Senator Ben Nelson made no sense in explaining the compromise on national TV

I was watching the Rachel Maddow Show last night and she had on Senator Ben Nelson.  It is always nice to hear from a real Senator. What were they thinking? Why did they do what they did? For example, for my money, the best hour on radio is Thom Hartmann’s first hour on Friday with Senator Bernie Sanders. Bernie is thoughtful, very progressive and his insight is always valuable. So I was ready to hear what Senator Nelson had to say. Rachel was straight and to the point. Why did you compromiseWhy did you cut stuff that would stimulate the economy? The big moment came and Senator Nelson, god bless him (we say that in the south when we feel sorry for someone), opened his mouth and not one thoughtful statement came out. It was a word salad. He made absolutely no sense.

Watch the video clip (enjoy Michael Steele making a fool of himself):

From Think Progress:

In a move that “flunks” every economic test, Sens. Ben Nelson (D-NE) and Susan Collins (R-ME) hammered out a “compromise” stimulus plan over the weekend that “completely eliminated the original plan’s $16 billion for K-12 school repair and modernization, along with another $3.5 billion for higher education school construction.” Bemoaning the cuts, the Economic Policy Institute wrote, “By every definition, the school construction money is perfect stimulus.”

Last night, when MSNBC’s Rachel Maddow grilled Nelson on why he cut funds for new school construction, he could only offer a totally incoherent condemnation of “unfunded mandates” like No Child Left Behind. He suggested that if the federal government provided funds to build new schools, it could somehow represent a malevolent interference in local education issues:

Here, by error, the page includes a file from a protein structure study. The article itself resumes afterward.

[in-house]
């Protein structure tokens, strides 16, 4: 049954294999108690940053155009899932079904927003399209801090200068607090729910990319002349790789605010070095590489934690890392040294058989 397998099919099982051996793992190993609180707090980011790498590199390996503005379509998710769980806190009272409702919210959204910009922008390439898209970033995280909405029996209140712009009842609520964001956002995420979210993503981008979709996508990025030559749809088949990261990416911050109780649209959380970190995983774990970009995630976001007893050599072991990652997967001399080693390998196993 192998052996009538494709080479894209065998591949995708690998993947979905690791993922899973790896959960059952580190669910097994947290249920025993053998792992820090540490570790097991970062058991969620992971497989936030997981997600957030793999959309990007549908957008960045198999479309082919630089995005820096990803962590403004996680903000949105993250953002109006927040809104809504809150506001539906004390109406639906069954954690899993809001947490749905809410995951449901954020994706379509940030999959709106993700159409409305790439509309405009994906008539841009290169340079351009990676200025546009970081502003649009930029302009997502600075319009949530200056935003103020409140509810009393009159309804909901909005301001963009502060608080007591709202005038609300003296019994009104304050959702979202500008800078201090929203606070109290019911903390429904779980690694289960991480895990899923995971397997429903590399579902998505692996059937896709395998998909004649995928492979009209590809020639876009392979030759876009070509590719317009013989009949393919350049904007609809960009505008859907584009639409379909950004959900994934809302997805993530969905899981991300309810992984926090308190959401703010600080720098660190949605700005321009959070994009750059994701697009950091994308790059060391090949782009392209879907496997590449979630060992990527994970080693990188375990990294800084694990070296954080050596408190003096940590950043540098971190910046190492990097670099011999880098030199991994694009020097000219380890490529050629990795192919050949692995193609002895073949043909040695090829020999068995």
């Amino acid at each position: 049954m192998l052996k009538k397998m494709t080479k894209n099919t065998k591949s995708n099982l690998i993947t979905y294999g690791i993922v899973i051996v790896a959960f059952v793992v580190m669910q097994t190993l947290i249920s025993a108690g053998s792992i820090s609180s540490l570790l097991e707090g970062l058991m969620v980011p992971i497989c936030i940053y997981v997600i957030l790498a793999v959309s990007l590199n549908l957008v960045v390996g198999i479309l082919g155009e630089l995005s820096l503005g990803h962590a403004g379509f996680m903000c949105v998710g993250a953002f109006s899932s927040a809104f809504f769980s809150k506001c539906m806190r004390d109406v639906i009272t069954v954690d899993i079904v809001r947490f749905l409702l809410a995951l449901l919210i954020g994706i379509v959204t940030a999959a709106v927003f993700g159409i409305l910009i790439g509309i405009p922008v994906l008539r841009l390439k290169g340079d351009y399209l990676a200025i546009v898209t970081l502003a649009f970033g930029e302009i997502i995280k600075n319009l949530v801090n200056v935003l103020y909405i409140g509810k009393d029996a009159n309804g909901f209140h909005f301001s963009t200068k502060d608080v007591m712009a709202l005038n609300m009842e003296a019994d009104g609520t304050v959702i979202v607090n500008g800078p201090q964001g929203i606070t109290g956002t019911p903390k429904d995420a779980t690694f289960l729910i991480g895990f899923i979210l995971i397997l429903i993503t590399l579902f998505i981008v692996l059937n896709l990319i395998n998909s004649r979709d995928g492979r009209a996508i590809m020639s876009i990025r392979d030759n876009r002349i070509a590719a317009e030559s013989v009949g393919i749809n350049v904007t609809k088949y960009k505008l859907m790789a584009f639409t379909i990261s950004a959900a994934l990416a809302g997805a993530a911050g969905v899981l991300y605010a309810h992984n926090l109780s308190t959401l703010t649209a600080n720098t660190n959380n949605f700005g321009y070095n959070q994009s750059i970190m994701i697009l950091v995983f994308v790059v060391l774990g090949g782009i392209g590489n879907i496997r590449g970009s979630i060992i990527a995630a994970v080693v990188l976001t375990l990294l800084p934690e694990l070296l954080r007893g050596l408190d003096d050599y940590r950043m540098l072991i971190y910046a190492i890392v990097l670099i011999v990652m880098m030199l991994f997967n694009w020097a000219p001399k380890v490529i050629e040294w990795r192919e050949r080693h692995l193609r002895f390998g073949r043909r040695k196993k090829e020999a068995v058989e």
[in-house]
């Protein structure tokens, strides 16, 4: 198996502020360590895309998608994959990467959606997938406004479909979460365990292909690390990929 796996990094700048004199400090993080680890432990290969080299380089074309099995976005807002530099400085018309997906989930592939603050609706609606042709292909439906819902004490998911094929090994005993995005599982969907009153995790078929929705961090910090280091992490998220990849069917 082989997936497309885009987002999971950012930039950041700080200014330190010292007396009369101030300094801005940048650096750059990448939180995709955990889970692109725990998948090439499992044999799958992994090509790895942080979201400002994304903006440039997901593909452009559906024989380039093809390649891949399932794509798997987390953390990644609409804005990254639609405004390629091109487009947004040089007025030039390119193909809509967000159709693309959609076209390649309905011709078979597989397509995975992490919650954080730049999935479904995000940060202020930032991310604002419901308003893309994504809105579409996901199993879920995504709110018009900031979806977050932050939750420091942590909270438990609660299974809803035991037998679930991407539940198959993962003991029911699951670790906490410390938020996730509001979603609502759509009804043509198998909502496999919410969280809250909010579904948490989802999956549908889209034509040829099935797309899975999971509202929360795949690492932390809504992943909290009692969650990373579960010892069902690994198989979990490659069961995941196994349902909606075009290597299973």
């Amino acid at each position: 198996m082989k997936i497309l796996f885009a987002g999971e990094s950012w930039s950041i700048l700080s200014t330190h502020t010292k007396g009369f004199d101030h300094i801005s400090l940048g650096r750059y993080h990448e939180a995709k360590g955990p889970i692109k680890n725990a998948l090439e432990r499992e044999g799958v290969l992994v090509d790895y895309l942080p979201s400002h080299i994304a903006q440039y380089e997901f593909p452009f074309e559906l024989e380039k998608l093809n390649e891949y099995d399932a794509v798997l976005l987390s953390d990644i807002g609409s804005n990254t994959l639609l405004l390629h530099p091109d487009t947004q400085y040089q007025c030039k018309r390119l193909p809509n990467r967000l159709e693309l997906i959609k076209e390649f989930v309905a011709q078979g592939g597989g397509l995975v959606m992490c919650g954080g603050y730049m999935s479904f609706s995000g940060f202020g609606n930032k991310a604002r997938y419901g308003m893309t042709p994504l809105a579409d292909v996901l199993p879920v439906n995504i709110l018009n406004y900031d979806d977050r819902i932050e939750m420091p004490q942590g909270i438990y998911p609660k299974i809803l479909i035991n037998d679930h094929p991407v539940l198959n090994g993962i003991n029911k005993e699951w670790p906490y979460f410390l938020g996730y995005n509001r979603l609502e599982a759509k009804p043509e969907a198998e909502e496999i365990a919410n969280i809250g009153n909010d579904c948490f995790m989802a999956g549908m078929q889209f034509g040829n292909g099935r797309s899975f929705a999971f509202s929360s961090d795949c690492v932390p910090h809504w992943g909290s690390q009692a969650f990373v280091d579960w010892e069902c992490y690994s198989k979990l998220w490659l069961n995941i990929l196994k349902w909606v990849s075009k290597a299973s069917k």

NELSON: Well, the Republicans who are looking to join with us have an aversion to federal money going for that kind of a program. It is a state responsibility, local responsibility. Local governing boards — boards of education. I, too, am concerned about money coming from Washington. As governor, I faced the under-funded mandate of special education where the Federal Government promised to be a partner with it. I faced back here a decision about “No Child Left Behind,” another under-funded federal mandate.

When Maddow pressed him, saying that surely his problem should be with federal intervention into the content of education, not the buildings in which education takes place, Nelson made a 180-degree turn, forgetting his “concern about money coming from Washington” to insist that there was still “an awful lot of money going to education.”

Building new schools seems to be a win-win-win: It puts some of the nearly one million construction workers who have lost their jobs this year back to work; it helps facilitate better learning by improving the classrooms where children spend their days; and it provides a needed and timely jolt to the economy. “By even the most conservative estimates it would create about 150,000 jobs,” EPI wrote.

What’s more, as Matthew Yglesias pointed out yesterday, Nelson and Collins touted their plan’s education funding, specifically highlighting their funding for “special education” — two days before Nelson slammed special education as an unfunded mandate and derided Washington funding of education. All this while they CUT $7.5 billion in funding to help states make progress toward goals set by No Child Left Behind. All told, the Senate bill eliminates more than $25 billion in education funding originally included in the House version.

In other words, Nelson opposes school construction, which would create hundreds of thousands of jobs, because it is like an unfunded mandate. At the same time, he touts the inclusion of more mandated funds for special education, while also cutting money to fund the unfunded mandate of No Child Left Behind.